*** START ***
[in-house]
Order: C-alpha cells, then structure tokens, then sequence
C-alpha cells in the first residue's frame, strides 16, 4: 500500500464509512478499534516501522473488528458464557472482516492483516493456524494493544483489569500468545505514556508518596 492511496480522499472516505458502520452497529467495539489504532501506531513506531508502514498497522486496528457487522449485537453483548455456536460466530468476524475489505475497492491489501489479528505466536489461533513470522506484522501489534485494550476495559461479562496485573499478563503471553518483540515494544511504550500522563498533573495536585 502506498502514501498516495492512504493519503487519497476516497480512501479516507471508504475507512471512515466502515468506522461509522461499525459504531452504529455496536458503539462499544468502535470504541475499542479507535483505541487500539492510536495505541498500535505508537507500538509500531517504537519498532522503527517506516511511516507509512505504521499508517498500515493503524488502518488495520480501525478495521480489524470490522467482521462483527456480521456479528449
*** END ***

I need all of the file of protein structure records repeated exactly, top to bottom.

[in-house]
Order: C-alpha cells, then structure tokens, then sequence
C-alpha cells in the first residue's frame, strides 16, 4: 500500500464509512478499534516501522473488528458464557472482516492483516493456524494493544483489569500468545505514556508518596 492511496480522499472516505458502520452497529467495539489504532501506531513506531508502514498497522486496528457487522449485537453483548455456536460466530468476524475489505475497492491489501489479528505466536489461533513470522506484522501489534485494550476495559461479562496485573499478563503471553518483540515494544511504550500522563498533573495536585 502506498502514501498516495492512504493519503487519497476516497480512501479516507471508504475507512471512515466502515468506522461509522461499525459504531452504529455496536458503539462499544468502535470504541475499542479507535483505541487500539492510536495505541498500535505508537507500538509500531517504537519498532522503527517506516511511516507509512505504521499508517498500515493503524488502518488495520480501525478495521480489524470490522467482521462483527456480521456479528449